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HomeAircraftHelicopterMain Discussion › soldering iron
01-20-2015 07:08 PM  3 years agoPost 1
s-biker

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kaz

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http://www.der-schweighofer.at/en/p...5C2%25B0c_-_50w

can i solder the ec5 connectors with this soldering iron ?

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01-20-2015 07:27 PM  3 years agoPost 2
RM3

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Killeen, Texas - USA

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Its a bit light for the larger EC-5 connectors. I would go with something in the 80W - 100W range.

showing a preference will only get you into trouble, 90% of everything is crap...

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01-20-2015 07:58 PM  3 years agoPost 3
s-biker

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kaz

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any suggestion (CHEAP)

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01-20-2015 07:59 PM  3 years agoPost 4
McKrackin

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Lucasville,Ohio

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Radio Shack.
They have some pretty decent rigs for cheap.
Stick with 80-100

I literally never use the word literally right.

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01-20-2015 08:05 PM  3 years agoPost 5
Dan Minick

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Columbus, WI

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http://www3.towerhobbies.com/cgi-bi...?&I=LWA138&P=ML

would something like this be in your range? I have had the Hakko version for over 10 years. rock solid even for larger connections. If you plan to stay in the hobby, save up a little and consider it an investment. Trying to solder with an insufficient iron is very hard to learn with and a bad joint could very well cost you much more than a solder station

Team Synergy, Team FBL Rotors-------if its not broke...it will be!

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01-20-2015 08:07 PM  3 years agoPost 6
michael88997

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Lewisville,Tx

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for ec5 I use a blowtorch and have not gone back... most hardware stores have something in the 15 dollar range and they run on butane

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01-20-2015 09:16 PM  3 years agoPost 7
Aaron29

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USA

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Nothing worse than an underpowered solder iron. I'd rather have too much. You can always sharpen the tip of a too hot iron for less heat transfer but holding a cold iron down just wicks solder up the wire.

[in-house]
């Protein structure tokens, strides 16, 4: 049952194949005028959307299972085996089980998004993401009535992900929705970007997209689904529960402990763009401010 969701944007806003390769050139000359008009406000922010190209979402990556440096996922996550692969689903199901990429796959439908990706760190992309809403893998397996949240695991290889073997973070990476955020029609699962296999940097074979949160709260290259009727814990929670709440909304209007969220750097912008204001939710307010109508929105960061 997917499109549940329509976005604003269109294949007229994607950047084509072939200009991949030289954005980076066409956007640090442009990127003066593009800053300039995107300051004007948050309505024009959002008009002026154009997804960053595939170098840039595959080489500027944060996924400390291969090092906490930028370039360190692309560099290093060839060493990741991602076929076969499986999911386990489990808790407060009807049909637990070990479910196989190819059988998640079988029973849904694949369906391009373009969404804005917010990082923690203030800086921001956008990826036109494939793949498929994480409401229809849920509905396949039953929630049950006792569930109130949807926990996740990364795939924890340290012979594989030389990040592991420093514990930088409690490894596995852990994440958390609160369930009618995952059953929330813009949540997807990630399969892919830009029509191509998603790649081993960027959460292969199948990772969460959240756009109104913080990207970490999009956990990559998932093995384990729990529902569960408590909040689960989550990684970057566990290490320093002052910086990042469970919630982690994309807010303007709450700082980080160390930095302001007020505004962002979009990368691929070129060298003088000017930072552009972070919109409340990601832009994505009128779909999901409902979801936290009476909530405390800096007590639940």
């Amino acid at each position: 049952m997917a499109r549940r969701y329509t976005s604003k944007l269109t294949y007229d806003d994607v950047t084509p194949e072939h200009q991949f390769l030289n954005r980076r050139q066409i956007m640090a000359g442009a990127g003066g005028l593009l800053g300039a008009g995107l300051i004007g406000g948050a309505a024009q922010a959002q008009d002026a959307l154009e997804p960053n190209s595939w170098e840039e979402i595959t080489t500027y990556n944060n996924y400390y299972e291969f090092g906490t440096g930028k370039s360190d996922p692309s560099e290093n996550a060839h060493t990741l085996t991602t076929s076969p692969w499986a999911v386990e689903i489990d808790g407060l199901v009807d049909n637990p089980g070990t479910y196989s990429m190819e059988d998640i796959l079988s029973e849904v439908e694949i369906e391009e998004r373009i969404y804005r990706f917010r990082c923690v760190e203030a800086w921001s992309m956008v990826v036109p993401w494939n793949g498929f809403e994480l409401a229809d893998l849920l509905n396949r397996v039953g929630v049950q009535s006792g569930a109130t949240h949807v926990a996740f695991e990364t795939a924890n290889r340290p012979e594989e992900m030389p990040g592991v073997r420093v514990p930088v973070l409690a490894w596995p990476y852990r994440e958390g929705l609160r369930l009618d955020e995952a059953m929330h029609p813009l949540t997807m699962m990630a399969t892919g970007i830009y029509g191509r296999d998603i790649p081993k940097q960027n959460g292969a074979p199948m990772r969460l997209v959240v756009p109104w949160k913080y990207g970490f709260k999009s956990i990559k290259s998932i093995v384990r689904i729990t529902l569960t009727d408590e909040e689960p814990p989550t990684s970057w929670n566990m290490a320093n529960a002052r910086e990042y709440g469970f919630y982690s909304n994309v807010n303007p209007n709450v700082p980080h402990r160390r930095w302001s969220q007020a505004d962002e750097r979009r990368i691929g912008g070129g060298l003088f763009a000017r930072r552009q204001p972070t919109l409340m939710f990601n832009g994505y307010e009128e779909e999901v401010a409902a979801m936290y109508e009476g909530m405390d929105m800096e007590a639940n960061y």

I have a 40w that isn't enough and a 60w that's just right for ec5. So I'd go 60w

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01-20-2015 09:38 PM  3 years agoPost 8
Ace Dude

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USA

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A good soldering iron tip should never be filed. Doing so will ruin it. Good tips contain several layers of plating. The only time a slight abrasive should be used on a tip is to remove oxidation.

  

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01-20-2015 09:55 PM  3 years agoPost 9
Aaron29

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USA

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Cool. I'll just buy smaller tips then
Not even sure mine can be considered good tips. They're Radio Shack variety.

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01-20-2015 10:46 PM  3 years agoPost 10
AirWolfRC

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42½ N, 83½ W

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I use a 35W iron . . . works fine . . . even on Deans.

Good technique goes a long way.

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01-20-2015 11:02 PM  3 years agoPost 11
Ace Dude

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USA

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Cool. I'll just buy smaller tips then
Just buy a decent temperature controlled iron. You want the biggest tip you can use anyway since it will have the most thermal mass.

I've heard good reports on the Hakko FX-601 for a pencil only iron.

http://www.hakkousa.com/detail.asp?...PID=5032&Page=1

  

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01-20-2015 11:36 PM  3 years agoPost 12
IYKIST

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London united kingdom

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I also think a good solder is very important, i recently tried to solder something with a new solder i bought from maplin (radio shack) and it does not stay on the iron it just balls up and rolls off, i had a cheap soldering kit that worked very well.